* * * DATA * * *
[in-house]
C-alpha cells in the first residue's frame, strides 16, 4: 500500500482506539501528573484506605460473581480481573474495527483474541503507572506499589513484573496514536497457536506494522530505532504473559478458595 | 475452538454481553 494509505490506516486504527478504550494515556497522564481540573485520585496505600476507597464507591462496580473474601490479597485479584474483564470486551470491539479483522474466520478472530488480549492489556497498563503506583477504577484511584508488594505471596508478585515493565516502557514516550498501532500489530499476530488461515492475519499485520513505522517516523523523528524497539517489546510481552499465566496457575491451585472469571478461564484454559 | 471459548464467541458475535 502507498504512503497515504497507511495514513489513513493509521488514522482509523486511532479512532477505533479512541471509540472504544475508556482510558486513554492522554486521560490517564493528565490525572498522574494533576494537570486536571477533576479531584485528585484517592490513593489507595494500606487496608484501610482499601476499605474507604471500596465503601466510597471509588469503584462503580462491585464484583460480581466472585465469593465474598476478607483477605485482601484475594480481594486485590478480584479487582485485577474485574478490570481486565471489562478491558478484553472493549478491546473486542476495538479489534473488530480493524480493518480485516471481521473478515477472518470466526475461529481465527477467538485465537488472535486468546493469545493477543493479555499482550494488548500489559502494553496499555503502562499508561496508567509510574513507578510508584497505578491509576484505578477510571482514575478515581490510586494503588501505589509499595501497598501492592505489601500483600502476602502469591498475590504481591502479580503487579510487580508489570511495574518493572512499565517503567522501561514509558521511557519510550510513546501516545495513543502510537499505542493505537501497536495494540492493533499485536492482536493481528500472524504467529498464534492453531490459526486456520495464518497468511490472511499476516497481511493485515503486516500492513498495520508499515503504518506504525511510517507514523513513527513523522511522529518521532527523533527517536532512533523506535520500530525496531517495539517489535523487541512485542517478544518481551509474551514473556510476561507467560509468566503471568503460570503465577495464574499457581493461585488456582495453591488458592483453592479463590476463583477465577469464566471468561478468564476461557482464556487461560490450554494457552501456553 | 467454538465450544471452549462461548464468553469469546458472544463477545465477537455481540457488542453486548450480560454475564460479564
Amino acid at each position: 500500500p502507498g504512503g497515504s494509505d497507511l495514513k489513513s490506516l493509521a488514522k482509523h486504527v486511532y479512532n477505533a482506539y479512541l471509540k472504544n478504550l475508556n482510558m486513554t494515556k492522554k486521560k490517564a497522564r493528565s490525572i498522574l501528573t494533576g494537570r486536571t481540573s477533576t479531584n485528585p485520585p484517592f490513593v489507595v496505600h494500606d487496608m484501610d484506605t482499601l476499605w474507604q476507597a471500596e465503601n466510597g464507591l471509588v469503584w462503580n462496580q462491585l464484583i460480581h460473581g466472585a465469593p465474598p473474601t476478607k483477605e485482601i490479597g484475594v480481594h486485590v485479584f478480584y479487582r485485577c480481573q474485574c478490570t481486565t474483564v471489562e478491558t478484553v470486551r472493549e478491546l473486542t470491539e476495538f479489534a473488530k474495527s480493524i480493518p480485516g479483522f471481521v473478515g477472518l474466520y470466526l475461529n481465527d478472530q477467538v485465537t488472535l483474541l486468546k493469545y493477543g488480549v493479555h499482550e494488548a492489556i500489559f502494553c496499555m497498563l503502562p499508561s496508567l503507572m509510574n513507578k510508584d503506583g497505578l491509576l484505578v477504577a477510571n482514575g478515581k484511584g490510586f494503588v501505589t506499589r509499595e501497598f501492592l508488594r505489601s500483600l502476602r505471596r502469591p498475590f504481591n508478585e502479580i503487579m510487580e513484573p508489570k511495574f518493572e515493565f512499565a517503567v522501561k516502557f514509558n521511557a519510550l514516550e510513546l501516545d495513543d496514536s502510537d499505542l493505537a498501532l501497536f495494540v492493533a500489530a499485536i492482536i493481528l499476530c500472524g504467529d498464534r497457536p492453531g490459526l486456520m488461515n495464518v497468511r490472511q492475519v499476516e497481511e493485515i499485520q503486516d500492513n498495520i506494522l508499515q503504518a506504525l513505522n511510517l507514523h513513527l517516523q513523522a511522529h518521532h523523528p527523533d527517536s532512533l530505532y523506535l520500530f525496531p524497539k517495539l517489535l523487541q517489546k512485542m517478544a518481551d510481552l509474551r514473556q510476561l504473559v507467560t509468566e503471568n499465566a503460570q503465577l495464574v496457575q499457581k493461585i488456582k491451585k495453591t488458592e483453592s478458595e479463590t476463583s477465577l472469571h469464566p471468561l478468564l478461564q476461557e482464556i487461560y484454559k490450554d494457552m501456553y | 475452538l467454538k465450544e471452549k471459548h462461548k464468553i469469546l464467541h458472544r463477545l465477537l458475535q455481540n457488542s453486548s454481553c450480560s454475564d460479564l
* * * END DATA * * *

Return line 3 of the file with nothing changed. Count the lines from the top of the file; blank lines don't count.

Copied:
Amino acid at each position: 500500500p502507498g504512503g497515504s494509505d497507511l495514513k489513513s490506516l493509521a488514522k482509523h486504527v486511532y479512532n477505533a482506539y479512541l471509540k472504544n478504550l475508556n482510558m486513554t494515556k492522554k486521560k490517564a497522564r493528565s490525572i498522574l501528573t494533576g494537570r486536571t481540573s477533576t479531584n485528585p485520585p484517592f490513593v489507595v496505600h494500606d487496608m484501610d484506605t482499601l476499605w474507604q476507597a471500596e465503601n466510597g464507591l471509588v469503584w462503580n462496580q462491585l464484583i460480581h460473581g466472585a465469593p465474598p473474601t476478607k483477605e485482601i490479597g484475594v480481594h486485590v485479584f478480584y479487582r485485577c480481573q474485574c478490570t481486565t474483564v471489562e478491558t478484553v470486551r472493549e478491546l473486542t470491539e476495538f479489534a473488530k474495527s480493524i480493518p480485516g479483522f471481521v473478515g477472518l474466520y470466526l475461529n481465527d478472530q477467538v485465537t488472535l483474541l486468546k493469545y493477543g488480549v493479555h499482550e494488548a492489556i500489559f502494553c496499555m497498563l503502562p499508561s496508567l503507572m509510574n513507578k510508584d503506583g497505578l491509576l484505578v477504577a477510571n482514575g478515581k484511584g490510586f494503588v501505589t506499589r509499595e501497598f501492592l508488594r505489601s500483600l502476602r505471596r502469591p498475590f504481591n508478585e502479580i503487579m510487580e513484573p508489570k511495574f518493572e515493565f512499565a517503567v522501561k516502557f514509558n521511557a519510550l514516550e510513546l501516545d495513543d496514536s502510537d499505542l493505537a498501532l501497536f495494540v492493533a500489530a499485536i492482536i493481528l499476530c500472524g504467529d498464534r497457536p492453531g490459526l486456520m488461515n495464518v497468511r490472511q492475519v499476516e497481511e493485515i499485520q503486516d500492513n498495520i506494522l508499515q503504518a506504525l513505522n511510517l507514523h513513527l517516523q513523522a511522529h518521532h523523528p527523533d527517536s532512533l530505532y523506535l520500530f525496531p524497539k517495539l517489535l523487541q517489546k512485542m517478544a518481551d510481552l509474551r514473556q510476561l504473559v507467560t509468566e503471568n499465566a503460570q503465577l495464574v496457575q499457581k493461585i488456582k491451585k495453591t488458592e483453592s478458595e479463590t476463583s477465577l472469571h469464566p471468561l478468564l478461564q476461557e482464556i487461560y484454559k490450554d494457552m501456553y | 475452538l467454538k465450544e471452549k471459548h462461548k464468553i469469546l464467541h458472544r463477545l465477537l458475535q455481540n457488542s453486548s454481553c450480560s454475564d460479564l